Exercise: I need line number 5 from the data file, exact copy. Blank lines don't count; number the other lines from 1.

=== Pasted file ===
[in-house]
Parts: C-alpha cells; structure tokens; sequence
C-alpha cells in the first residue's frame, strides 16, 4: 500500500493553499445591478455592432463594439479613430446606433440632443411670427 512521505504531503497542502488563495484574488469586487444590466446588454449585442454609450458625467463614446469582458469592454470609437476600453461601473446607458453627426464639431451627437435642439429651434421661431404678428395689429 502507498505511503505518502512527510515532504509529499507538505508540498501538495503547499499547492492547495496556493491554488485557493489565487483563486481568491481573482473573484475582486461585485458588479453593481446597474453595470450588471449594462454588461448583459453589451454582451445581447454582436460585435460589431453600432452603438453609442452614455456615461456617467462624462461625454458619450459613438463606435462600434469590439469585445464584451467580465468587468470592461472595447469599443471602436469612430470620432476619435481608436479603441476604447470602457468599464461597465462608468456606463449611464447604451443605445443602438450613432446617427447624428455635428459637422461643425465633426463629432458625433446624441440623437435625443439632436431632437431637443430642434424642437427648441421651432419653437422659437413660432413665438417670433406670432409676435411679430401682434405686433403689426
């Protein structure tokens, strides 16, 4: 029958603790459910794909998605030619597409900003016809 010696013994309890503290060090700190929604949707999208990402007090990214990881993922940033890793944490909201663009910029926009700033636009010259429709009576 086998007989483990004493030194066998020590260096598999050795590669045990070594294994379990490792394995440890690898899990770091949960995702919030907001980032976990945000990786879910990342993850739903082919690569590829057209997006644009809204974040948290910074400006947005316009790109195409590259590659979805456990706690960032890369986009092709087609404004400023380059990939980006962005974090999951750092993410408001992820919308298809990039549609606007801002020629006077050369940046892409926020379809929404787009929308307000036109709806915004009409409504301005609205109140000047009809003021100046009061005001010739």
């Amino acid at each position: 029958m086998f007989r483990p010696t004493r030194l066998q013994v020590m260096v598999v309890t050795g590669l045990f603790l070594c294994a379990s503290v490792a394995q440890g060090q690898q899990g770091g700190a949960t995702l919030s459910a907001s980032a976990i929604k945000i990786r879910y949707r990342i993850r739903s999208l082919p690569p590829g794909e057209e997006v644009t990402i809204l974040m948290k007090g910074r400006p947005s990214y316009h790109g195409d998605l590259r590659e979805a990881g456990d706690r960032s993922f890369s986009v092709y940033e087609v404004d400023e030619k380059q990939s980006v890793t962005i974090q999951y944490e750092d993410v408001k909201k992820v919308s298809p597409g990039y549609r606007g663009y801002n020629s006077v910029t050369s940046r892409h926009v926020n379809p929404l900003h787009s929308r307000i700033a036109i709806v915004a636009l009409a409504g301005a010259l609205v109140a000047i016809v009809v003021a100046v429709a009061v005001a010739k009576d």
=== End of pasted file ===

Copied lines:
């Amino acid at each position: 029958m086998f007989r483990p010696t004493r030194l066998q013994v020590m260096v598999v309890t050795g590669l045990f603790l070594c294994a379990s503290v490792a394995q440890g060090q690898q899990g770091g700190a949960t995702l919030s459910a907001s980032a976990i929604k945000i990786r879910y949707r990342i993850r739903s999208l082919p690569p590829g794909e057209e997006v644009t990402i809204l974040m948290k007090g910074r400006p947005s990214y316009h790109g195409d998605l590259r590659e979805a990881g456990d706690r960032s993922f890369s986009v092709y940033e087609v404004d400023e030619k380059q990939s980006v890793t962005i974090q999951y944490e750092d993410v408001k909201k992820v919308s298809p597409g990039y549609r606007g663009y801002n020629s006077v910029t050369s940046r892409h926009v926020n379809p929404l900003h787009s929308r307000i700033a036109i709806v915004a636009l009409a409504g301005a010259l609205v109140a000047i016809v009809v003021a100046v429709a009061v005001a010739k009576d």